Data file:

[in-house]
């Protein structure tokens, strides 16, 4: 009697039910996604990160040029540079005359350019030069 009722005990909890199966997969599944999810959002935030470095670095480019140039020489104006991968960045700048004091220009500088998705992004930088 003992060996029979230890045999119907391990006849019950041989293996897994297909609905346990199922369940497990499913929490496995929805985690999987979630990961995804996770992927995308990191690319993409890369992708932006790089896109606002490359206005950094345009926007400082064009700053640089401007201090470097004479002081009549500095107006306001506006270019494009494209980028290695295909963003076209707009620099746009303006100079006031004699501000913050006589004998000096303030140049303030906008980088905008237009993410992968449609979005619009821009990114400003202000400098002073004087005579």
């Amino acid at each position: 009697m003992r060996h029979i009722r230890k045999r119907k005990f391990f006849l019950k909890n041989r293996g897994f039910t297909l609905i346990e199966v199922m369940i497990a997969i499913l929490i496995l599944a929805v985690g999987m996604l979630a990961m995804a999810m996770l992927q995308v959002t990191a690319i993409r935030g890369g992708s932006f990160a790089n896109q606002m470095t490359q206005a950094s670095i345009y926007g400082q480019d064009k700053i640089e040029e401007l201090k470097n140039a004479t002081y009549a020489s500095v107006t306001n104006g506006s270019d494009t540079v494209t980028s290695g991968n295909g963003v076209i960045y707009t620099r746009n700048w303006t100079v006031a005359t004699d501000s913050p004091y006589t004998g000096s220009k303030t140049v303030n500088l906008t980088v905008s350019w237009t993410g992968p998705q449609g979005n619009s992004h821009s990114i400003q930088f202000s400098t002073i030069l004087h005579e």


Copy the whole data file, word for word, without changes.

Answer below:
[in-house]
């Protein structure tokens, strides 16, 4: 009697039910996604990160040029540079005359350019030069 009722005990909890199966997969599944999810959002935030470095670095480019140039020489104006991968960045700048004091220009500088998705992004930088 003992060996029979230890045999119907391990006849019950041989293996897994297909609905346990199922369940497990499913929490496995929805985690999987979630990961995804996770992927995308990191690319993409890369992708932006790089896109606002490359206005950094345009926007400082064009700053640089401007201090470097004479002081009549500095107006306001506006270019494009494209980028290695295909963003076209707009620099746009303006100079006031004699501000913050006589004998000096303030140049303030906008980088905008237009993410992968449609979005619009821009990114400003202000400098002073004087005579």
């Amino acid at each position: 009697m003992r060996h029979i009722r230890k045999r119907k005990f391990f006849l019950k909890n041989r293996g897994f039910t297909l609905i346990e199966v199922m369940i497990a997969i499913l929490i496995l599944a929805v985690g999987m996604l979630a990961m995804a999810m996770l992927q995308v959002t990191a690319i993409r935030g890369g992708s932006f990160a790089n896109q606002m470095t490359q206005a950094s670095i345009y926007g400082q480019d064009k700053i640089e040029e401007l201090k470097n140039a004479t002081y009549a020489s500095v107006t306001n104006g506006s270019d494009t540079v494209t980028s290695g991968n295909g963003v076209i960045y707009t620099r746009n700048w303006t100079v006031a005359t004699d501000s913050p004091y006589t004998g000096s220009k303030t140049v303030n500088l906008t980088v905008s350019w237009t993410g992968p998705q449609g979005n619009s992004h821009s990114i400003q930088f202000s400098t002073i030069l004087h005579e």